After she was diagnosed with Alzheimer’s disease, I became my mom’s caregiver. From my own experience, I know that providing a support system for a caregiver can help them to feel recognized and create space for them to care for themselves, too.
Alzheimer’s disease is not an overnight thing. I first noticed a change in my mom’s behavior when she started forgetting about the simplest things, like what she had for dinner the night before or how much money she spent at the store. I thought this was a normal part of getting older, but then it slowly got worse, so I asked her to consult a doctor.
The doctor did some tests and confirmed that mom had experienced the early stages of Alzheimer’s disease. I was sad, and my mom felt scared and worried. I realized that I would be the one to take care of her. She was hesitant since I also had other responsibilities, but I was determined.
Caring for her was very difficult and challenging. It was a slow and painful process. The person I once knew slowly faded away into someone I’d never met. My mom had been a nurse for over forty years, but in the end, she was my patient. This was a hard adjustment for both of us.
During the early stage of the disease, I worked part-time, but it became difficult after her disease progressed. Mom had shown significant changes and even started to lose basic skills such as the ability to hold a pen and write her name. She also experienced trouble making simple decisions, such as what she wanted to eat. With my husband’s support and understanding, I quit my job and focused on taking care of her full time.
I became the caregiver, the cook, and the nurse. I was exhausted. It became so overwhelming that I had no time to be alone with my thoughts or feelings without worrying about what was going on with her. These are some of the ways that my family kept me going and made me feel that I did the right thing by taking care of her:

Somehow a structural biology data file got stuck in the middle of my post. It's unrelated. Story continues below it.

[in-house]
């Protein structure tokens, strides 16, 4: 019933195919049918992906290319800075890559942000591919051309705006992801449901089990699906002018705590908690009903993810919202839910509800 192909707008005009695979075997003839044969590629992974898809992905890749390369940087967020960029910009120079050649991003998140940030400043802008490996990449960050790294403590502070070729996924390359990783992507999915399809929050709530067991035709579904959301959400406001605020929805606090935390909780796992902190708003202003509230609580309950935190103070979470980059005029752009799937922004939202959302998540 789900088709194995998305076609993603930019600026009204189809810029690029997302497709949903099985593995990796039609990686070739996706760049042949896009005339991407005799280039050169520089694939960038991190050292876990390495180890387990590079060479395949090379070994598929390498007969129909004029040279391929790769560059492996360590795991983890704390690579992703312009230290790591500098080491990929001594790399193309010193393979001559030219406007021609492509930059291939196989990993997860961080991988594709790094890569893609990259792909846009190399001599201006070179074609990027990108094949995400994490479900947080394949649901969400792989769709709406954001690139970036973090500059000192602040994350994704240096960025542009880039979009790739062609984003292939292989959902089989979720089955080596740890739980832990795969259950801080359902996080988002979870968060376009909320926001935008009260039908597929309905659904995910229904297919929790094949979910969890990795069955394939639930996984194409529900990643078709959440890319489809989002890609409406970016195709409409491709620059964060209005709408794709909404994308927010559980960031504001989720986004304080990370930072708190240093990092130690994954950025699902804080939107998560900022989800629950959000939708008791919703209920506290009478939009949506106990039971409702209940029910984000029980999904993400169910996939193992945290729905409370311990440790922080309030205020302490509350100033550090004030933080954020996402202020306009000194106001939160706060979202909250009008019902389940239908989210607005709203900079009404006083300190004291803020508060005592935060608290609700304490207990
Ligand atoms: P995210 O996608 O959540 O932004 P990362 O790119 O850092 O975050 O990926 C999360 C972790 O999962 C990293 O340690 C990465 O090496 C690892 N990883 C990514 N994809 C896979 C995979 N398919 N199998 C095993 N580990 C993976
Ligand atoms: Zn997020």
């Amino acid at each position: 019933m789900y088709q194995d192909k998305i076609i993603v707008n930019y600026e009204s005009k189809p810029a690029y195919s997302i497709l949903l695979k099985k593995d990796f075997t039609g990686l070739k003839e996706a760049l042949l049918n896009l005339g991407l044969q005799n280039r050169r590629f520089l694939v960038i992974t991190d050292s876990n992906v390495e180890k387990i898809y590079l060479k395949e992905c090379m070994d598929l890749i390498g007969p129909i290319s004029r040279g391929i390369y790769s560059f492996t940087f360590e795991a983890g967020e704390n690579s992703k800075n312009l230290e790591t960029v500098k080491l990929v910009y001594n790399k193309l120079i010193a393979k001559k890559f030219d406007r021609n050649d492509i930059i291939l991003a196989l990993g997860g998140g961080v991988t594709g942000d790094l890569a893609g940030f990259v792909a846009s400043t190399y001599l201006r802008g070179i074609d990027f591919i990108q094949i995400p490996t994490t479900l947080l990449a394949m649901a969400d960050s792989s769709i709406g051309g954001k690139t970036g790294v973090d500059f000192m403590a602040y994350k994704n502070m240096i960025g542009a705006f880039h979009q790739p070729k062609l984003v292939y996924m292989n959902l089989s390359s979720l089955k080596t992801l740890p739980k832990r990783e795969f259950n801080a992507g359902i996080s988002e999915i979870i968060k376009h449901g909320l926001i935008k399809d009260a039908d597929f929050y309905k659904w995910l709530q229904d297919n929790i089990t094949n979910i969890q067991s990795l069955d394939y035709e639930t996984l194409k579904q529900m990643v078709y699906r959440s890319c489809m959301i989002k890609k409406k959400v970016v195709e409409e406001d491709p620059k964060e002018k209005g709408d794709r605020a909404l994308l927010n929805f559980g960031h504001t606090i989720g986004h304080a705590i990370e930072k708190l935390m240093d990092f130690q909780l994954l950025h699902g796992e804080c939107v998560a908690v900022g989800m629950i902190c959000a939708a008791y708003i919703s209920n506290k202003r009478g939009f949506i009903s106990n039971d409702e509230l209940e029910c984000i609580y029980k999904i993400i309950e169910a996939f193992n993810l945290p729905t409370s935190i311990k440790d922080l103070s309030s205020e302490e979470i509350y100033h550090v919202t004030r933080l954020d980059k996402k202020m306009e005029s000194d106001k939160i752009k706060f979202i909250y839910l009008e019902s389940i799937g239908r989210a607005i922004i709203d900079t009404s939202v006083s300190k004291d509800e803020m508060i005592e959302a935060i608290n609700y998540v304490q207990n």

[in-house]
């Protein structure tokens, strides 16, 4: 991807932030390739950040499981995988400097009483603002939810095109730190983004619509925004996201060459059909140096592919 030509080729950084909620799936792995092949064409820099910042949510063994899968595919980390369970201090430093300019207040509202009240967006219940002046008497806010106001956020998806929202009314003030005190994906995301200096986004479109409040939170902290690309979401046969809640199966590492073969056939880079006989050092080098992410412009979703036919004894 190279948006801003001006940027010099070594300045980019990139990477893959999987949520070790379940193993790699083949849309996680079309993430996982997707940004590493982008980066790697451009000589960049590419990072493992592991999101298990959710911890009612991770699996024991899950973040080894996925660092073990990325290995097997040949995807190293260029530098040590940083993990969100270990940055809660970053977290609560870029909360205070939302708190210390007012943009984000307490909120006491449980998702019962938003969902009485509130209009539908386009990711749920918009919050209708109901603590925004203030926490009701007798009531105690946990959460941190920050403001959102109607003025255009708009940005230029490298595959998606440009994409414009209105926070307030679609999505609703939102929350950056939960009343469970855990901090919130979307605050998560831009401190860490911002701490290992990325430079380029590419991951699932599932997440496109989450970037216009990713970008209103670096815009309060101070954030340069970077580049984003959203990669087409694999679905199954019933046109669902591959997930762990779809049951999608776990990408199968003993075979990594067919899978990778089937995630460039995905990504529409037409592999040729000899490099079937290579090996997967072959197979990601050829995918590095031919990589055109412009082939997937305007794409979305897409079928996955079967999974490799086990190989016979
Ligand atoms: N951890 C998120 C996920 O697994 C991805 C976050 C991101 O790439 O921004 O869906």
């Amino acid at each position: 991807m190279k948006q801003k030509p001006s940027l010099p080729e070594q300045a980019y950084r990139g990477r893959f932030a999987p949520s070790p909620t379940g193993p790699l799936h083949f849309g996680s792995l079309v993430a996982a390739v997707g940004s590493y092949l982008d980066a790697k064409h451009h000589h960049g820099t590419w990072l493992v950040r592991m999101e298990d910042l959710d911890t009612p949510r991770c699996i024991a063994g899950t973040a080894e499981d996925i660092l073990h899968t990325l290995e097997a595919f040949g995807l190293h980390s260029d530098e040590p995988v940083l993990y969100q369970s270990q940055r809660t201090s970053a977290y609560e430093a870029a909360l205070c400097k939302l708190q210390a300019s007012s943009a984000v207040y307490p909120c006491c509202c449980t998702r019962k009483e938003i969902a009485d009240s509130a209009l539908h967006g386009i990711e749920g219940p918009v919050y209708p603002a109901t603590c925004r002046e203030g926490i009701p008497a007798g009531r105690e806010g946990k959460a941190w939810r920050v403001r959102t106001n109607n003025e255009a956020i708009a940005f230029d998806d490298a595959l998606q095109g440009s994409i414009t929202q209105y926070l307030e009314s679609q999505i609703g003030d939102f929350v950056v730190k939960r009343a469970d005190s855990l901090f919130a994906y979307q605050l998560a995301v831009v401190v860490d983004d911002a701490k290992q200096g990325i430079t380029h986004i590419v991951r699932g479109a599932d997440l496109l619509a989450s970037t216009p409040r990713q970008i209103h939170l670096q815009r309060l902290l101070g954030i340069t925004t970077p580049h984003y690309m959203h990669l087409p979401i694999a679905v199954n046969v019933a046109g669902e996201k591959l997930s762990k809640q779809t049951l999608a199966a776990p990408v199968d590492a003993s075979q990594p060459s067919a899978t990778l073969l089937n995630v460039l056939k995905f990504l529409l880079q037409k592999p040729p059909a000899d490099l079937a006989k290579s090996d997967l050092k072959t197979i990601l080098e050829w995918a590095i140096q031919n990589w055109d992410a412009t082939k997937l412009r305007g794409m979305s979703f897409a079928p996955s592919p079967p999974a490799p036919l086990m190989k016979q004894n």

1. Give the gift of time: Making time for your loved one to relax or do something they enjoy shows that you care.
During my four years of caring for my mom with Alzheimer’s, I spent most of my time inside the home. Thankfully my two brothers and my husband were there for me. They would step in to take care of my mom, giving me that time to relax. They were able to see how I was feeling and when I needed a break, and would help pick my spirits back up.
2. Ask what they need: Give them choices of how you might help.
My husband and my brothers asked me how I was feeling and what I needed. Whether it was getting me something to eat, running an errand, or anything else, they took care of it.
3. Treat the caregiver to an activity: Taking someone on an outing makes them feel special. It doesn’t have to be expensive – you might take them for a walk or cook them a meal.
My family would pay attention to when I was tired or needed to unwind. They would take me to the movies, for a meal at a restaurant, and to places they knew I had always wanted to go. It made me feel good that they spent their time trying to share with me all the love they felt from me taking care of Mom.
4. Listen to their story: Caregivers experience stress that can include financial issues, relational problems, and personal issues. When you listen to what they have to say without judgment, it allows the caregiver an opportunity to release some of the emotions they’re feeling and let them go, and it tells them that you care.
The most important thing to remember is that caregivers are human, just like you and your loved one. So, when you listen to their story, don’t make them feel they are not allowed to have feelings or that they should be tougher. Encourage them to let the emotions out.
5. Vocalize your appreciation: Say out loud your appreciation for what a caregiver does for you or your loved one.
In my case, it’s my mom who expressed to me how much she appreciated all that I did for her. She would say, “I love you so much. Thank you for being there for me; I wouldn’t have made it this far without you.” Later, I could see it in her eyes and the way she would just look at me calmly with approval and love. This made me feel as if I was doing everything perfectly. It gave me the strength to keep going. The unconditional love she showed me until her last moment was amazing and something I will never forget for the rest of my life.
If someone in your life is a caregiver or being cared for, I would encourage you try some of these ways to show your appreciation.
Andrea Gibbs is an avid personal development enthusiast and an expert in the field of health and fitness. She also serves as a blog contributor at Serenity Senior Care. One of the things Andrea Gibbs has used to talk about what matters is the Conversation Starter Guide.
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